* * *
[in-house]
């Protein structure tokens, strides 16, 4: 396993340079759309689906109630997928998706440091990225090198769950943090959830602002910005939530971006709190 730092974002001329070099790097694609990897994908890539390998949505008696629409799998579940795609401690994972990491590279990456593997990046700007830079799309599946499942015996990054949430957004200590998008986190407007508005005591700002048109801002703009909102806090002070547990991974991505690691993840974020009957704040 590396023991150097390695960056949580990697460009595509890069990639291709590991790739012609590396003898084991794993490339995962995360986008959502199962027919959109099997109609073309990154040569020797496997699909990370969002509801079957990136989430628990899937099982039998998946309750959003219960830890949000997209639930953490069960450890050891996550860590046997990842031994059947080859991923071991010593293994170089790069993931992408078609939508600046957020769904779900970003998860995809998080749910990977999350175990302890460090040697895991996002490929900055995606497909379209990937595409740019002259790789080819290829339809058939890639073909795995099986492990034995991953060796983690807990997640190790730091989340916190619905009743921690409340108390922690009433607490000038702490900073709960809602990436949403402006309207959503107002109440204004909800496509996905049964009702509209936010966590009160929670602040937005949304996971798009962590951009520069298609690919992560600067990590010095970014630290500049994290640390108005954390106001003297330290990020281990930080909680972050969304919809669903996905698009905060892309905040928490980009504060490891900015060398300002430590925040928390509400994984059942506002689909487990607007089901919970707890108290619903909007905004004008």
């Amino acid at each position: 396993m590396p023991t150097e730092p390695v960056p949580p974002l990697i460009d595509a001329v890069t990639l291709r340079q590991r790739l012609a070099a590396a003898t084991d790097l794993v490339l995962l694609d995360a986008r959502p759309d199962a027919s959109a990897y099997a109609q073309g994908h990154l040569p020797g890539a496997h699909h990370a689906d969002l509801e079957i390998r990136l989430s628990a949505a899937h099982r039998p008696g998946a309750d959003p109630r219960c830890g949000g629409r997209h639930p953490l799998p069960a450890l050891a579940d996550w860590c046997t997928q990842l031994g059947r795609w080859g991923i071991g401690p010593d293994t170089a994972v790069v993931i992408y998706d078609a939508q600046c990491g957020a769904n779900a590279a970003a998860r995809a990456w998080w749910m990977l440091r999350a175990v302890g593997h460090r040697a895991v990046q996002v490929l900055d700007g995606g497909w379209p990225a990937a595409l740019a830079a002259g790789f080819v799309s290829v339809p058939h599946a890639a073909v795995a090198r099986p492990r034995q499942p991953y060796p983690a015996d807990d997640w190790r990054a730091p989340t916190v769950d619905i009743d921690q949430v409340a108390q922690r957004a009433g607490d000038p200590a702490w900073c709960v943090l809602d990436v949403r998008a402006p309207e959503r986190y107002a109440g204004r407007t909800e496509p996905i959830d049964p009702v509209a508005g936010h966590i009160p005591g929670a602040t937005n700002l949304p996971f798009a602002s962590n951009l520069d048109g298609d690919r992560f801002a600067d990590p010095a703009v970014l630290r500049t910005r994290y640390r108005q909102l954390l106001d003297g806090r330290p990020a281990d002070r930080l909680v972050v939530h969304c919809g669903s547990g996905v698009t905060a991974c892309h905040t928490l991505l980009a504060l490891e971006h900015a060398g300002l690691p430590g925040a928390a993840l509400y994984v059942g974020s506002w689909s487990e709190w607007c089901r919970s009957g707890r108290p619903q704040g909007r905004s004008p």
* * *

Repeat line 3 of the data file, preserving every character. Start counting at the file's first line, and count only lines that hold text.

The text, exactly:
């Amino acid at each position: 396993m590396p023991t150097e730092p390695v960056p949580p974002l990697i460009d595509a001329v890069t990639l291709r340079q590991r790739l012609a070099a590396a003898t084991d790097l794993v490339l995962l694609d995360a986008r959502p759309d199962a027919s959109a990897y099997a109609q073309g994908h990154l040569p020797g890539a496997h699909h990370a689906d969002l509801e079957i390998r990136l989430s628990a949505a899937h099982r039998p008696g998946a309750d959003p109630r219960c830890g949000g629409r997209h639930p953490l799998p069960a450890l050891a579940d996550w860590c046997t997928q990842l031994g059947r795609w080859g991923i071991g401690p010593d293994t170089a994972v790069v993931i992408y998706d078609a939508q600046c990491g957020a769904n779900a590279a970003a998860r995809a990456w998080w749910m990977l440091r999350a175990v302890g593997h460090r040697a895991v990046q996002v490929l900055d700007g995606g497909w379209p990225a990937a595409l740019a830079a002259g790789f080819v799309s290829v339809p058939h599946a890639a073909v795995a090198r099986p492990r034995q499942p991953y060796p983690a015996d807990d997640w190790r990054a730091p989340t916190v769950d619905i009743d921690q949430v409340a108390q922690r957004a009433g607490d000038p200590a702490w900073c709960v943090l809602d990436v949403r998008a402006p309207e959503r986190y107002a109440g204004r407007t909800e496509p996905i959830d049964p009702v509209a508005g936010h966590i009160p005591g929670a602040t937005n700002l949304p996971f798009a602002s962590n951009l520069d048109g298609d690919r992560f801002a600067d990590p010095a703009v970014l630290r500049t910005r994290y640390r108005q909102l954390l106001d003297g806090r330290p990020a281990d002070r930080l909680v972050v939530h969304c919809g669903s547990g996905v698009t905060a991974c892309h905040t928490l991505l980009a504060l490891e971006h900015a060398g300002l690691p430590g925040a928390a993840l509400y994984v059942g974020s506002w689909s487990e709190w607007c089901r919970s009957g707890r108290p619903q704040g909007r905004s004008p």